• Privacy Codes: 142
  • Batteries: Rechargeable battery pack or 4xAA
  • Water Resistance: JIS4
  • FRS/GMRS? Both
  • Misc: NOAA weather alerts, SOS siren, and VOX
  • Package Includes: Batteries, headsets, belt clips, desktop charger, and AC and DC adapters

Overview

Five watts is the maximum amount of power legally allowed for hand-held radios to transmit in the United States. Few walkie talkies are that powerful. The Midland GXT1000VP4 is one of the few that is.

It’s very similar to the already-reviewed GXT1050VP4 but with a few important changes. Specifically, you lose out on the animal calls. However, you do gain the ability to transmit via FRS, which doesn’t require a license.

However, you still need that GMRS license to get the full benefit of this radio’s range. You also won’t get a full 5 watts of power unless you use the rechargeable battery pack.

That battery pack provides up to 11 hours of battery life, so these aren’t your best choice for extended forays. Still, they might be a good backup to shorter-ranged walkie talkies.

Pros

  • 5-watt power for long-range transmissions
  • Weather resistant

Cons

  • Lacks range when not using the rechargeable battery
  • Short battery life

Recommendation

The Midland GXT1000VP4, when using GMRS, transmits at 5 watts and therefore is the most powerful handheld radio legally allowed by the FCC.

 

Midland GXT1000VP4 is also available at:

Sportsman’s Guide

Optics Planet

 

4. Best Long-Range Walkie Talkies #2: Uniden GMR5095 GMRS/FRS

Uniden GMR5095 GMRS/FRS

Specs

  • Range: 50 miles
  • Channels: 22
  • Privacy Codes: 284
  • Batteries: NiMH rechargeable
  • Water Resistance: JIS7
  • FRS/GMRS? Both
  • Misc: Direct calling, floats, flashlight with emergency strobe, NOAA weather alerts
  • Package Includes: Batteries, dual charging station, headsets, and belt clips

Overview

The Uniden GMR5095 GMRS/FRS claims an impressive 50-mile range. There’s a power boost feature, so you don’t use that full power unless you need to, which saves battery life.

That’s important because the GMR5095 has a relatively short battery life of only 10 hours.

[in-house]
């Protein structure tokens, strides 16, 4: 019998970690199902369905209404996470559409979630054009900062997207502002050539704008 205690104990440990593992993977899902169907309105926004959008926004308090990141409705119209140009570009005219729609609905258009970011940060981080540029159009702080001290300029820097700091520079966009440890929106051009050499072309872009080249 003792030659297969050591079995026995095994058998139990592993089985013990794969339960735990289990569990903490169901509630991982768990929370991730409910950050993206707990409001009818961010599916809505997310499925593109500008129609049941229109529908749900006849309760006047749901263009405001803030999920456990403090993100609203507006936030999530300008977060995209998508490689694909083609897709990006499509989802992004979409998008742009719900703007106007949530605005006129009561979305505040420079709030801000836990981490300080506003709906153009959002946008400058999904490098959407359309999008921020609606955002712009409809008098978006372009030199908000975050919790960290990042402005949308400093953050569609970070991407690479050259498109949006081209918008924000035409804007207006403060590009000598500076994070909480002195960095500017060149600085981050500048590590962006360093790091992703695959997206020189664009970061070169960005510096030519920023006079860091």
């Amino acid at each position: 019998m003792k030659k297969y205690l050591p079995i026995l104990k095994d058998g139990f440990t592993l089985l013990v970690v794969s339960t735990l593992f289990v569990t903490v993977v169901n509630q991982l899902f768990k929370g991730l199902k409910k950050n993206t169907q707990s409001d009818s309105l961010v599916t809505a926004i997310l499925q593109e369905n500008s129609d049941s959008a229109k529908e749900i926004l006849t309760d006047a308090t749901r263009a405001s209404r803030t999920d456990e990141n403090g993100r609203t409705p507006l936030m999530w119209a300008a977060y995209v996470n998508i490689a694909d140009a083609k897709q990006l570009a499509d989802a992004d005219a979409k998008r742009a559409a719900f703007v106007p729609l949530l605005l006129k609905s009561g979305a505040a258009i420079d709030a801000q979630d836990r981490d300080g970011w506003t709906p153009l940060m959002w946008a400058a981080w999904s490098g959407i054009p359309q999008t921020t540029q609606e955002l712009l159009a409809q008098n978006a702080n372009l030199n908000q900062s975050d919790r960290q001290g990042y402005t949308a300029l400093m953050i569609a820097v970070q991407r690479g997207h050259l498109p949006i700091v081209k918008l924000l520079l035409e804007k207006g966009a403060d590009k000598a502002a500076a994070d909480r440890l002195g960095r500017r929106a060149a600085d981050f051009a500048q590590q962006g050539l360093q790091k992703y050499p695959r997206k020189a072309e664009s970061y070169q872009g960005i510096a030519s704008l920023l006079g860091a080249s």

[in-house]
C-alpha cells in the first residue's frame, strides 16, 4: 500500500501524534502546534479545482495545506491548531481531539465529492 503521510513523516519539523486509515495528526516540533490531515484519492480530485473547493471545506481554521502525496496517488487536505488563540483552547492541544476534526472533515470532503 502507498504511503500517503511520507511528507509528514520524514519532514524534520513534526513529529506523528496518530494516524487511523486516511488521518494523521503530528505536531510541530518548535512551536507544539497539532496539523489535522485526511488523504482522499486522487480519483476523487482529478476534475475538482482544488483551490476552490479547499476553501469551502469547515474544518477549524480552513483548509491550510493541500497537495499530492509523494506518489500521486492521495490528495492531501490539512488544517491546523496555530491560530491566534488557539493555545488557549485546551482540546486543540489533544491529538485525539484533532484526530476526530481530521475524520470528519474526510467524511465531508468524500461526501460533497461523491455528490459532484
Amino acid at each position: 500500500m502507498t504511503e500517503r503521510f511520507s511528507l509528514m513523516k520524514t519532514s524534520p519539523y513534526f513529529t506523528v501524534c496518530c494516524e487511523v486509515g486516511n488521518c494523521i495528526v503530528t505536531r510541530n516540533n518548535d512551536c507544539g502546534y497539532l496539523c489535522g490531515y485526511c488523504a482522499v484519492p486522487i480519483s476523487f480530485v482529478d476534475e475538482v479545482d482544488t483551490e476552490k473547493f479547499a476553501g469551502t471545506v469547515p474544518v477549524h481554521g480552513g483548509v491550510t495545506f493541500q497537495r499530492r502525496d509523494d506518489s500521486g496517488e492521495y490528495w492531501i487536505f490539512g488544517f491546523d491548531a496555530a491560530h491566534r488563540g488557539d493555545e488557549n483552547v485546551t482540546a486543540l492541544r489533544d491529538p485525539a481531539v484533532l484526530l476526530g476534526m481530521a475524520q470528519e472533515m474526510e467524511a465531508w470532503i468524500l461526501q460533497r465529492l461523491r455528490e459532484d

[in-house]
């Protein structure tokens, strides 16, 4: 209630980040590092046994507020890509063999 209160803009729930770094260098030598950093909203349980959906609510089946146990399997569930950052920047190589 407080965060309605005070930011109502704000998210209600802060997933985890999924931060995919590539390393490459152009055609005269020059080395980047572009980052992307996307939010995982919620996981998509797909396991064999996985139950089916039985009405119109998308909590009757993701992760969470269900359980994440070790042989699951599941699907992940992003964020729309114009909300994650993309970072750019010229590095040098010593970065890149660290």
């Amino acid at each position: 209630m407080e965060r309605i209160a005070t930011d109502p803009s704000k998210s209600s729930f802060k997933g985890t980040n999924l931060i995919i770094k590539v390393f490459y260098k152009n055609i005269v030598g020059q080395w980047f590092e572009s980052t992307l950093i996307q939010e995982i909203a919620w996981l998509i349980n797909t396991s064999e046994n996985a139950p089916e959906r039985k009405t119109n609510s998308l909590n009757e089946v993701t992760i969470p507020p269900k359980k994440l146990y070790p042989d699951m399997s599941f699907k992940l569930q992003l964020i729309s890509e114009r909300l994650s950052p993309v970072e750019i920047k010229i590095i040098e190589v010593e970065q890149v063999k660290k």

There are 22 channels, of which seven are FRS. Remember, you won’t get the maximum range with FRS transmissions.

You have access to 142 privacy codes and 142 group privacy codes. There’s also direct calling, which functions like a phone: input a four-digit number, and the recipient’s radio rings!

JIS7 waterproofing keeps the radio safe even if it falls into saltwater. It’ll float to the surface and remain usable.

NOAA weather alerts help keep you from running into a storm. If an emergency happens, there’s a built-in flashlight with a strobe setting.

Pros

  • Longest range
  • Waterproof and floats in water

Cons

  • Short battery life

Recommendation

If you need the longest range possible, then the Uniden GMR5095 GMRS/FRS is your best choice.

 

Uniden GMR5095 is also available at:

Cabelas

 

5. Best Two-Way Radios for Mountains #1: Motorola MS350R

Motorola MS350R

Specs

  • Range: 35 miles
  • Channels: 30
  • Privacy Codes: 121
  • Batteries: NiMH rechargeable battery pack or 3xAA
  • Water Resistance: IP67
  • FRS/GMRS? Both
  • Misc: Flashlight, NOAA weather alerts, iVOX
  • Package Includes: Batteries, belt clips, dual charger, charging adapter, and emergency preparedness checklist

Overview

The Motorola MS350R is a rugged walkie talkie with a long range. Mountains are rugged terrain, spaced far apart. This is a good match!

The IP67 rating of the MS350R makes this radio not only waterproof but also resistant against dust and other environmental hazards. It’s also ruggedized and can survive getting knocked around a mountain. However, it’s not as waterproof as a marine walkie talkie.

There are 11 weather channels, of which seven are connected to NOAA. For communication, there are 22 normal channels and eight channels for use with a repeater.

There are NiMH battery packs included. Some users reported they were defective on arrival, but Motorola replaced them with no issue.

Pros

  • Durable design
  • Hands-free communication
  • Long battery life

Cons

  • Some users received defective batteries

Recommendation

The Motorola MS350R is a great mountain radio due to its long range, ease of use with gloves, and ability to withstand the rigors of hard terrain.

 

 

6. Best Two-Way Radios for Mountains #2: Kenwood ProTalk TK-3402U16P

Kenwood ProTalk TK-3402U16P

Specs

  • Range: 7 miles
  • Channels: 16
  • Privacy Codes: None
  • Batteries: Lithium-ion
  • Water Resistance: MIL-STD and IP54/55
  • FRS/GMRS? Both
  • Misc: Programmable frequencies, channel scanning, VOX
  • Package Includes: Battery, fast charger, and belt clip

Overview

The Kenwood ProTalk TK-3402U16P is a professional-level two-way radio. It may not look like much, but it’s built to military standards.

Kenwood claims a range of only 7 miles. I’ll talk later about range claims, but suffice it to say, the 5-watt power supply will give you just as much range with this radio as other walkie talkies, if not more.